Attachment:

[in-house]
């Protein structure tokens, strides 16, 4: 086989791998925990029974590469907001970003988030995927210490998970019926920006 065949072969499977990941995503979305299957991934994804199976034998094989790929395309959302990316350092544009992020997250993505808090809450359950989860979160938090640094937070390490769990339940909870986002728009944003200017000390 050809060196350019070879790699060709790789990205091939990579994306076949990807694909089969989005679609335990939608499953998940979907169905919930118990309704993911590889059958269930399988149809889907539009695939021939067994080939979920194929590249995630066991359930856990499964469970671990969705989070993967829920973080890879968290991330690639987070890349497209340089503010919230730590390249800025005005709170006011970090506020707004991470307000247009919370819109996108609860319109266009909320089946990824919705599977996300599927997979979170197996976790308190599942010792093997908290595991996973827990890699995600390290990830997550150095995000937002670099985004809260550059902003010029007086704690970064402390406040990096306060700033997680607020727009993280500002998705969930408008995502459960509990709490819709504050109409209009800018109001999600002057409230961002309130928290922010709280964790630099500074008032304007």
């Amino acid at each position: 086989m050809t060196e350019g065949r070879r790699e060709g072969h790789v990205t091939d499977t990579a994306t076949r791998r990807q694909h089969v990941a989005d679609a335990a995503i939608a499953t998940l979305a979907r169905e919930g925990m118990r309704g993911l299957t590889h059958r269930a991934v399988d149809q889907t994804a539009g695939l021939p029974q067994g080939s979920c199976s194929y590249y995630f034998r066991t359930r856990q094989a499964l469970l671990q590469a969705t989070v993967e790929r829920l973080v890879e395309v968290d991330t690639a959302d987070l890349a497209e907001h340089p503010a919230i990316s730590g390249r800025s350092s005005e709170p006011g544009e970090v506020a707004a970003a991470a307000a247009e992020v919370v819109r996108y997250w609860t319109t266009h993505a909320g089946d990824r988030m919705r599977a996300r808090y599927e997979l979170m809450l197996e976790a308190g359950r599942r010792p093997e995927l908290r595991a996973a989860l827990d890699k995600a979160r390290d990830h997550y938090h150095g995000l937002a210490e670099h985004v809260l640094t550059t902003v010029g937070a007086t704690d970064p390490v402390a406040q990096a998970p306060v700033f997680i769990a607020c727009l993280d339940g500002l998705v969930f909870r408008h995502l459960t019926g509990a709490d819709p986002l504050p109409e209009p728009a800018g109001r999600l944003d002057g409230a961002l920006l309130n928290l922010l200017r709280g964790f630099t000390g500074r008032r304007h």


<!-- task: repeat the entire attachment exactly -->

[in-house]
């Protein structure tokens, strides 16, 4: 086989791998925990029974590469907001970003988030995927210490998970019926920006 065949072969499977990941995503979305299957991934994804199976034998094989790929395309959302990316350092544009992020997250993505808090809450359950989860979160938090640094937070390490769990339940909870986002728009944003200017000390 050809060196350019070879790699060709790789990205091939990579994306076949990807694909089969989005679609335990939608499953998940979907169905919930118990309704993911590889059958269930399988149809889907539009695939021939067994080939979920194929590249995630066991359930856990499964469970671990969705989070993967829920973080890879968290991330690639987070890349497209340089503010919230730590390249800025005005709170006011970090506020707004991470307000247009919370819109996108609860319109266009909320089946990824919705599977996300599927997979979170197996976790308190599942010792093997908290595991996973827990890699995600390290990830997550150095995000937002670099985004809260550059902003010029007086704690970064402390406040990096306060700033997680607020727009993280500002998705969930408008995502459960509990709490819709504050109409209009800018109001999600002057409230961002309130928290922010709280964790630099500074008032304007």
């Amino acid at each position: 086989m050809t060196e350019g065949r070879r790699e060709g072969h790789v990205t091939d499977t990579a994306t076949r791998r990807q694909h089969v990941a989005d679609a335990a995503i939608a499953t998940l979305a979907r169905e919930g925990m118990r309704g993911l299957t590889h059958r269930a991934v399988d149809q889907t994804a539009g695939l021939p029974q067994g080939s979920c199976s194929y590249y995630f034998r066991t359930r856990q094989a499964l469970l671990q590469a969705t989070v993967e790929r829920l973080v890879e395309v968290d991330t690639a959302d987070l890349a497209e907001h340089p503010a919230i990316s730590g390249r800025s350092s005005e709170p006011g544009e970090v506020a707004a970003a991470a307000a247009e992020v919370v819109r996108y997250w609860t319109t266009h993505a909320g089946d990824r988030m919705r599977a996300r808090y599927e997979l979170m809450l197996e976790a308190g359950r599942r010792p093997e995927l908290r595991a996973a989860l827990d890699k995600a979160r390290d990830h997550y938090h150095g995000l937002a210490e670099h985004v809260l640094t550059t902003v010029g937070a007086t704690d970064p390490v402390a406040q990096a998970p306060v700033f997680i769990a607020c727009l993280d339940g500002l998705v969930f909870r408008h995502l459960t019926g509990a709490d819709p986002l504050p109409e209009p728009a800018g109001r999600l944003d002057g409230a961002l920006l309130n928290l922010l200017r709280g964790f630099t000390g500074r008032r304007h």